Commentary

Celebrating the Lunar Landing

By Edward L. Hudgins
This article appeared in the Washington Times and the Houston Chronicle.
Why isn’t July 20 a holiday, or at least universally marked as the anniversary of a high point in human history? Thirty years ago on that date in 1969, Apollo 11 astronauts Neil Armstrong and Buzz Aldrin became the first men to walk on the moon.

Landing on the moon was the realization of a dream dreamt since our prehistoric ancestors on warm savannas or in cold caves first gazed at the lights in the heavens and wondered what they were. The moon, so large and bright in the night sky, held a special fascination for our ancestors. The moon’s regular phases marked the months and suggested to the Greek thinkers that it might be not some celestial goddess but another world. That understanding was confirmed in 1609 when Galileo pointed a telescope at the moon and saw mountains, craters and what looked like seas. From then on men mused about what was considered forever unattainable, a journey to the moon.

But in the 20th century, human beings exemplified the best within them by making that dream a reality. Aristotle was right to say, “All men by nature desire to know.” The moon landing was driven by man’s insatiable curiosity, his need to comprehend the world around him. It required pioneers with a vision of man’s full potential, such as Dr. Robert Goddard, who in 1926 launched the first liquid fuel rocket. It demanded the rigorous discipline and exercise of thousands of human minds, attempting to discern and integrate the millions of bits of information needed to meet the technical challenges of such a trip. And it demonstrated that those minds, by understanding the natural world, could command it. Dr. Werner von Braun designed the Saturn V, a spacecraft as tall as a skyscraper, with the explosive power of the largest bombs, controlled and mastered by man, to lift off the earth and carry astronauts 250,000 miles to the lunar surface.

Now people routinely ask, “If we can go to the moon, why can’t we…” and then fill in the blank with whatever suits their fancy. Perhaps the answer to that question also tells us why the anniversary of that supreme feat is not an annual celebration of human achievement.

The race to the moon was run by the U.S. government to beat the Soviet government. Although most NASA workers at that time performed superlatively, governments at best can achieve such goals on a one-shot basis and then only at a very high cost. The Apollo program was too expensive to sustain more than a half-dozen lunar landings. And like any government agency, NASA’s bureaucratic momentum soon made the space program as wasteful and nonproductive as any other government venture. The space shuttle, instead of bringing launch costs down, drove them up. The cost of the space station has grown from a projected $8 billion to a minimum of $50 billion, plus another $50 billion to operate it over its first decade, even as its value to scientists has declined and its construction delayed for a decade.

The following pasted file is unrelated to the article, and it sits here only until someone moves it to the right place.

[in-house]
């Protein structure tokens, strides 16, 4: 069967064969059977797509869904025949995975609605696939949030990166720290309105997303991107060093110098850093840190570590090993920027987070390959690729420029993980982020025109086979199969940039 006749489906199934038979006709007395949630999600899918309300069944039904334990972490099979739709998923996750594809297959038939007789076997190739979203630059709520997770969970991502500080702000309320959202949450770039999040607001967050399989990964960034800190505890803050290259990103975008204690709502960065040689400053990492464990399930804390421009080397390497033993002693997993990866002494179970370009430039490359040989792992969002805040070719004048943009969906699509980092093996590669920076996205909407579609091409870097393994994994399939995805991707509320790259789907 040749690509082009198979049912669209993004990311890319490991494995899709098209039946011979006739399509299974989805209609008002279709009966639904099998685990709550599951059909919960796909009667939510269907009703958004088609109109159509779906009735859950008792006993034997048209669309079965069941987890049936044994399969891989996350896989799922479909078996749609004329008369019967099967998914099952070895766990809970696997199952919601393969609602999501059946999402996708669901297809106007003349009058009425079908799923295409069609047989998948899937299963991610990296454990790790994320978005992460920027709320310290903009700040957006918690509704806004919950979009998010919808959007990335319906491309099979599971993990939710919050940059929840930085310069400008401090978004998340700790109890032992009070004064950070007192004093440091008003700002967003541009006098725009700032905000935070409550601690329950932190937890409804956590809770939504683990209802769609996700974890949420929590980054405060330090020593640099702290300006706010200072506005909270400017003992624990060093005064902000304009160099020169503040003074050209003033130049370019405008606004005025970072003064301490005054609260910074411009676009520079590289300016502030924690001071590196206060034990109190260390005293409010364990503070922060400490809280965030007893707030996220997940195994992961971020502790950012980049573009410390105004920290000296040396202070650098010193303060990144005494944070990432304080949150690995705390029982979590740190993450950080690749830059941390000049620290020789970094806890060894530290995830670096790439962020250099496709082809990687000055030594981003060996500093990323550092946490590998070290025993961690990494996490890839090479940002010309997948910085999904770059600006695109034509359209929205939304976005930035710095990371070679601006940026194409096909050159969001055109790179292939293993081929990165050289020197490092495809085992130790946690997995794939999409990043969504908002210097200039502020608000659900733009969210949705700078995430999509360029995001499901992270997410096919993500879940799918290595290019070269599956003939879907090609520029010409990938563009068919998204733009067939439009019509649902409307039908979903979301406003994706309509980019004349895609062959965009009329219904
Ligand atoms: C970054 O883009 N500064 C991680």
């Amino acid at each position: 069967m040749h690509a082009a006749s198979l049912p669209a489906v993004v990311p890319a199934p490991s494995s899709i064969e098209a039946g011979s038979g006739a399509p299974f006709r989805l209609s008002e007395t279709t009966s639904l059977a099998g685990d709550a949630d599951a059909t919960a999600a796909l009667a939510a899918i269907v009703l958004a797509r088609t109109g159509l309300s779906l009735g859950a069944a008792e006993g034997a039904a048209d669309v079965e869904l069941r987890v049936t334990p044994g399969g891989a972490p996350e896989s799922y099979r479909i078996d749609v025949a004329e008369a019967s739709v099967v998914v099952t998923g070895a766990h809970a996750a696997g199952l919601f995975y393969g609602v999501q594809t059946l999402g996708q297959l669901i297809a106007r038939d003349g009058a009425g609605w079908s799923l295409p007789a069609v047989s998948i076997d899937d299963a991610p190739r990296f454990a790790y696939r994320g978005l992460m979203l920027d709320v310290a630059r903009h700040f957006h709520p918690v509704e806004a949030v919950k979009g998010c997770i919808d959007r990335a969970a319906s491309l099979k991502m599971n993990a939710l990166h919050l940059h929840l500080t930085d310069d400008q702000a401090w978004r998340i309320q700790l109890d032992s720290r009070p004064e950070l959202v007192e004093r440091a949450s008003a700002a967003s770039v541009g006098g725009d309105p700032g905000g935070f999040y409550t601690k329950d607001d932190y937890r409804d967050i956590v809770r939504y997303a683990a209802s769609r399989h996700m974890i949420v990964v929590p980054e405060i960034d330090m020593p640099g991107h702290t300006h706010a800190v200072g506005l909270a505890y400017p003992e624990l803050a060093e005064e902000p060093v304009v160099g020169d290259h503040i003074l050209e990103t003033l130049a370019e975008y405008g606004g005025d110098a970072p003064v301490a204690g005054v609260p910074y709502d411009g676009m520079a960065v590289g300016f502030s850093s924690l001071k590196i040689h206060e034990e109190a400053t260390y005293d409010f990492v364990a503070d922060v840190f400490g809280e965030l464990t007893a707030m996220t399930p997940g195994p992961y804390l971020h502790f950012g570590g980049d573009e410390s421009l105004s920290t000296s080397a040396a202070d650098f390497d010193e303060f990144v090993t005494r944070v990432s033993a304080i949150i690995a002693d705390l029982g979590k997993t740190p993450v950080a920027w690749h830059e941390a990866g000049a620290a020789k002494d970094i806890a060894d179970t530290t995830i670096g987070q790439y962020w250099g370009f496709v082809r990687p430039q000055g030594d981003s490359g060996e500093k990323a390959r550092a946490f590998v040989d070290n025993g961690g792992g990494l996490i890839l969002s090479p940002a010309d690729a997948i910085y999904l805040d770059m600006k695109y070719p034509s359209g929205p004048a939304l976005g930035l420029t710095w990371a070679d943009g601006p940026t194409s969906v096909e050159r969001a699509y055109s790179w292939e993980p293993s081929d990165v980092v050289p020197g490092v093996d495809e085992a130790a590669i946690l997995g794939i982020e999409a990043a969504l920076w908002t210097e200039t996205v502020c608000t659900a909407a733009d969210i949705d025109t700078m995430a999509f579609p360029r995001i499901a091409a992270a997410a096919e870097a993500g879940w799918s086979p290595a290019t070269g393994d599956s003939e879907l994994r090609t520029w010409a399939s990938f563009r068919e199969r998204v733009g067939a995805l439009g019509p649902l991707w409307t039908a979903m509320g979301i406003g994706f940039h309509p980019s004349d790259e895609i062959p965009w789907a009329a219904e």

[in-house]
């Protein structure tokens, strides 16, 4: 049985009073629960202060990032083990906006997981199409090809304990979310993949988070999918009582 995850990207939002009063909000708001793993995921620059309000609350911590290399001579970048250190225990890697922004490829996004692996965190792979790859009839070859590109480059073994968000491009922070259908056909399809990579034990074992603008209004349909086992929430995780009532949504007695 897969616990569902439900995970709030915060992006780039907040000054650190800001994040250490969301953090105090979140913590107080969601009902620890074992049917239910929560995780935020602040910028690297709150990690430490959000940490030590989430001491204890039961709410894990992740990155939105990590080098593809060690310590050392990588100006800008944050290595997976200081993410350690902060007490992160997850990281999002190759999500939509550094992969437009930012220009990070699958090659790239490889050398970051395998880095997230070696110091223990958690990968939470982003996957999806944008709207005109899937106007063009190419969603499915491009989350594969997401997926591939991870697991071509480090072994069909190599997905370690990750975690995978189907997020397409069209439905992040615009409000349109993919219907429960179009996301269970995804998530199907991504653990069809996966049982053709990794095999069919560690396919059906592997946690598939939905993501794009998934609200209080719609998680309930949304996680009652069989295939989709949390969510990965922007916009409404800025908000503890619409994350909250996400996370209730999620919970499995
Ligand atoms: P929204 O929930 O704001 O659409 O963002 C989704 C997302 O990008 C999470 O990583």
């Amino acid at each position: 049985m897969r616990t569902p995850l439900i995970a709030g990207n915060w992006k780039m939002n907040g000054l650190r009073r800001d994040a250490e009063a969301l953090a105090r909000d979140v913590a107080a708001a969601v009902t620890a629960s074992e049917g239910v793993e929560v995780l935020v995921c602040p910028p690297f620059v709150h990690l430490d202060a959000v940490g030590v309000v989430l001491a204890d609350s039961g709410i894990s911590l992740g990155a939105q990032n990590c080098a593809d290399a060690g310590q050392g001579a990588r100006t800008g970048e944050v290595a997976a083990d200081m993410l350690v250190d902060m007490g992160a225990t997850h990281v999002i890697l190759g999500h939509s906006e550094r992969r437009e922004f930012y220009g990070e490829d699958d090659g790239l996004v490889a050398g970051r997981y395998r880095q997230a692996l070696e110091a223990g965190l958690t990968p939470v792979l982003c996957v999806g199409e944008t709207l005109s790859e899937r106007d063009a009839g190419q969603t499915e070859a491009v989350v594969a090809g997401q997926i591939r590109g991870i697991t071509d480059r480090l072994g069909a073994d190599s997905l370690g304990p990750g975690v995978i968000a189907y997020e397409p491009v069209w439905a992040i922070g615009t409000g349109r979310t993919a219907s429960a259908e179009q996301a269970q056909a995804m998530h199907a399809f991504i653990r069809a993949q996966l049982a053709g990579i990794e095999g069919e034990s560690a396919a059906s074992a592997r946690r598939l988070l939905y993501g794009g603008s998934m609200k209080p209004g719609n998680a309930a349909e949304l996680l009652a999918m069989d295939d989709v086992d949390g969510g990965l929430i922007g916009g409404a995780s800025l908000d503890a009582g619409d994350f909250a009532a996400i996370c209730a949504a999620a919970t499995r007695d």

NASA’s record after Apollo is in sharp contrast to the expectations of the time. In the late 1960s Americans saw in the movie 2001: A Space Odyssey the vision of Pan Am flights to a giant, pinwheel space station, with shuttles going on to moon bases. That vision, like Pan Am, soon died.

Contrast this with the explosive growth in the past two decades of information and communications technology. Although it might be inappropriate to declare Bill Gates’s birthday a national holiday, most Americans appreciate that pioneers like Gates and Apple’s Steve Jobs have made a revolution in the private sector, offering new goods and services, making them affordable for most Americans and capturing the imagination and enthusiasm especially of young people who see what man at his best can accomplish.

That could have been the legacy of the lunar landings. In the 1970s there were private companies like American Rocket Co. and Conestoga competing for business against NASA. But the federal government subsidized NASA and regulated its competitors, resulting in their demise.

Yet today there is renewed private-sector interest in providing launch services to meet demands for satellites to handle telecommunications and Internet needs as well as to provide other pioneering services. Rotary Rocket Co. and Kistler Aerospace each have designs for totally reusable private rockets. Moonwalker Buzz Aldrin is promoting an innovative rocket design as well as championing space tourism. If such ventures are to succeed, NASA’s activities must be further curtailed and a strategy followed to back the government out of civilian space activities. Only then, in the realm of space, can that first small step for man on the moon become one giant leap for mankind.

Edward L. Hudgins is director of regulatory studies at the Cato Institute.